Having recently returned from a trip to Block Island that included walks along the Great Salt Pond and past Champlin’s Marina, this article caught my attention. It critiques a mediation between Rhode Island’s administrative Coastal Resources Management Council and Champlin’s. The mediation resolved a longstanding dispute arising out of Champlin’s desire to expand its capacity from 225 to 365 boats. The dispute had worked its way up to the Rhode Island Supreme Court, and while the case was pending, the parties reached an agreement that, no surprise, permitted a more modest marina expansion.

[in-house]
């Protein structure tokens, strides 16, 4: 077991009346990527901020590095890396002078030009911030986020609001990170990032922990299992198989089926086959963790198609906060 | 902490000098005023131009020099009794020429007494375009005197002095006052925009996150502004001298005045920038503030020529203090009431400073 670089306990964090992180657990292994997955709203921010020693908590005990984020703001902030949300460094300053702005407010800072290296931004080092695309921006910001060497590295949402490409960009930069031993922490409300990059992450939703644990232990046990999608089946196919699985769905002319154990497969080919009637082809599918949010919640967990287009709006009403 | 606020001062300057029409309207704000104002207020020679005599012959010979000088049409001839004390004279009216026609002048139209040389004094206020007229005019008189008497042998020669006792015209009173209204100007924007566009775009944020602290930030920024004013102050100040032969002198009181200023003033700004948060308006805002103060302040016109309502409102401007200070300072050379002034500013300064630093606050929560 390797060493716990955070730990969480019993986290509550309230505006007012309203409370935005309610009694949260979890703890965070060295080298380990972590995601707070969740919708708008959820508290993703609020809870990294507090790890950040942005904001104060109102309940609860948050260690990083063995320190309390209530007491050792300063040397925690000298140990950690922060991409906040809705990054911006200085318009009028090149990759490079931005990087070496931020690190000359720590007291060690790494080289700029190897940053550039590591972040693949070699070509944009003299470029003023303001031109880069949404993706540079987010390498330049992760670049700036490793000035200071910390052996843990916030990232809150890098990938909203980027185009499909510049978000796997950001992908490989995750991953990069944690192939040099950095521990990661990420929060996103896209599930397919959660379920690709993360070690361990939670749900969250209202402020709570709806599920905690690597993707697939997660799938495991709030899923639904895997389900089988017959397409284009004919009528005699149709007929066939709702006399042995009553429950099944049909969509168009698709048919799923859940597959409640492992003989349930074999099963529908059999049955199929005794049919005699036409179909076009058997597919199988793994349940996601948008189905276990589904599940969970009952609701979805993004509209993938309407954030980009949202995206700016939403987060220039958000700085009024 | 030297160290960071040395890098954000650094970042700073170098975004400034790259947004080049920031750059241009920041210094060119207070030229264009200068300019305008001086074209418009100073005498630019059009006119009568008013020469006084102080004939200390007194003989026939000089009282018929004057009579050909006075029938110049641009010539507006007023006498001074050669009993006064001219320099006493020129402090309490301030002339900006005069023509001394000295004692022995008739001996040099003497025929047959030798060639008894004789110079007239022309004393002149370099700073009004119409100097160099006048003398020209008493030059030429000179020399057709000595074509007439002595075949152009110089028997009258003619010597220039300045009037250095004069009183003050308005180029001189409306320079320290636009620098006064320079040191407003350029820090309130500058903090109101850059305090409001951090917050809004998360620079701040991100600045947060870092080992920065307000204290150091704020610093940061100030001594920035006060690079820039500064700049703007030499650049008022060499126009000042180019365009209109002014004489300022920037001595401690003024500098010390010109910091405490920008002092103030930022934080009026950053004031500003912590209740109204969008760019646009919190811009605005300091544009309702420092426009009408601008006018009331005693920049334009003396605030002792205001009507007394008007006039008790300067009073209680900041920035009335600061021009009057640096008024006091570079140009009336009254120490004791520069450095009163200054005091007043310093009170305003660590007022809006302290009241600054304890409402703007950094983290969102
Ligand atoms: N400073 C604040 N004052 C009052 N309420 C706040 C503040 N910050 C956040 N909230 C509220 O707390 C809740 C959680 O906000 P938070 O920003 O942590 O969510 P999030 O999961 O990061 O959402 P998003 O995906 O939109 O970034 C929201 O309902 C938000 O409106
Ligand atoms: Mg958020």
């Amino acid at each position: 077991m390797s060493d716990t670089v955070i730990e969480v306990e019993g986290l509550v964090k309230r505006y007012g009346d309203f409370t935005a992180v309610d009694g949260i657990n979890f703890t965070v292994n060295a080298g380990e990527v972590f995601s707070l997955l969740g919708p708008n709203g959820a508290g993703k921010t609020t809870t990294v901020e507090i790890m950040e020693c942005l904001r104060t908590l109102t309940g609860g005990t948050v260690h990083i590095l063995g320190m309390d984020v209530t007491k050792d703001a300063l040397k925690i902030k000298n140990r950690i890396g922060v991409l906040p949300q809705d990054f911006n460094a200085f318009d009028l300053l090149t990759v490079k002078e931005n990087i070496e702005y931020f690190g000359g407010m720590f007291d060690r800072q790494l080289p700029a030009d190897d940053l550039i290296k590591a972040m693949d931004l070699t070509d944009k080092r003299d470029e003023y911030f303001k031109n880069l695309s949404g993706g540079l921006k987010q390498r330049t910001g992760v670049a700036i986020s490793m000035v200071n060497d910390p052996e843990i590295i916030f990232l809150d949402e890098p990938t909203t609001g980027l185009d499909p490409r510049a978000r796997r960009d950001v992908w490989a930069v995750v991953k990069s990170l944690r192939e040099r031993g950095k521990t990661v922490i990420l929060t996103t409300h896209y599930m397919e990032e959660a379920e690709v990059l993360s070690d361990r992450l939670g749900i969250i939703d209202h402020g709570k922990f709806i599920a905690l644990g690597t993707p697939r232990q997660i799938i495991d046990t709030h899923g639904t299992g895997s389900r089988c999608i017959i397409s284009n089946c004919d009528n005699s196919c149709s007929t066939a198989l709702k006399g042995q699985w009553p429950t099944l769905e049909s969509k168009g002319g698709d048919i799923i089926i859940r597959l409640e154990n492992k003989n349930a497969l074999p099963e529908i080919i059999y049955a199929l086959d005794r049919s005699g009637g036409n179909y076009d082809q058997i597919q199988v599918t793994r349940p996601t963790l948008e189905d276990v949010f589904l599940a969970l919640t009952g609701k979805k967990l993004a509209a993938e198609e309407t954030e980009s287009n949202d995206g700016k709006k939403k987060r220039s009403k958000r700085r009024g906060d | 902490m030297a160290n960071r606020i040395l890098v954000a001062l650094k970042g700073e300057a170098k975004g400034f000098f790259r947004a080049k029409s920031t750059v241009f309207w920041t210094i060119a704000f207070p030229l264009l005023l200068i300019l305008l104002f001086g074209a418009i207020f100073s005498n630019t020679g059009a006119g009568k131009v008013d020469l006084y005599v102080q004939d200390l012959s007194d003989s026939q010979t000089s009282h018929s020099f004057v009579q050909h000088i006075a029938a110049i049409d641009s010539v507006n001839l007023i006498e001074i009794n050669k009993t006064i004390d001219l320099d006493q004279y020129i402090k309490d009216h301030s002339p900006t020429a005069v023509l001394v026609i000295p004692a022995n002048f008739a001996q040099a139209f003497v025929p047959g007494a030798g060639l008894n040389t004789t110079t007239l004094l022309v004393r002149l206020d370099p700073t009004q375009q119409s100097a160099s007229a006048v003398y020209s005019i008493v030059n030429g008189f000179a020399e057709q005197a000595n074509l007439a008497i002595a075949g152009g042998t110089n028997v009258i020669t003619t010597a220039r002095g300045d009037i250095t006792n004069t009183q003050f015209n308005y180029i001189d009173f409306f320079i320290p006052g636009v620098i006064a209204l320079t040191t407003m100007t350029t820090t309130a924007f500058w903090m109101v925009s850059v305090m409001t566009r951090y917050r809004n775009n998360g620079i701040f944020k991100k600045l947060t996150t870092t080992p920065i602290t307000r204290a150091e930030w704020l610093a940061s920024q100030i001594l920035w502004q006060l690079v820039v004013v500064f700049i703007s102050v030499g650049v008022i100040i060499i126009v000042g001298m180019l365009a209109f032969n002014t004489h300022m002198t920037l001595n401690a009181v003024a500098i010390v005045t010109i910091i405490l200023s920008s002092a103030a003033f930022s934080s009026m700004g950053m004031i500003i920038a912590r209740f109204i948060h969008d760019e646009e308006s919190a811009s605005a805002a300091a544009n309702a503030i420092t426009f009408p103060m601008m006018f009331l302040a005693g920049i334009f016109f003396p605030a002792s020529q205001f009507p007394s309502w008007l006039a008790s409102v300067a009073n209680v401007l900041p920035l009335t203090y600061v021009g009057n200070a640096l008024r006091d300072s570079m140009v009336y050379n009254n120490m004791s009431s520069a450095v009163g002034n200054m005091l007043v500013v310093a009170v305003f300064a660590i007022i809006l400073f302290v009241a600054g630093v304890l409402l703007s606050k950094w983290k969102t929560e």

Now the mediated agreement itself is being challenged by environmental groups, the Town of New Shoreham, and the Rhode Island Attorney General, who claim that the CRMC approved a settlement without public input. From a legal standpoint, the dispute raises the issue of a public agency’s ability to mediate and resolve disputes rather than letting them play out in accordance with the administrative legal process. In a broader sense, of interest to mediators and the attorneys who appear before them, the case emphasizes the importance of having all stakeholders participate if they want the settlement to bring finality to a dispute.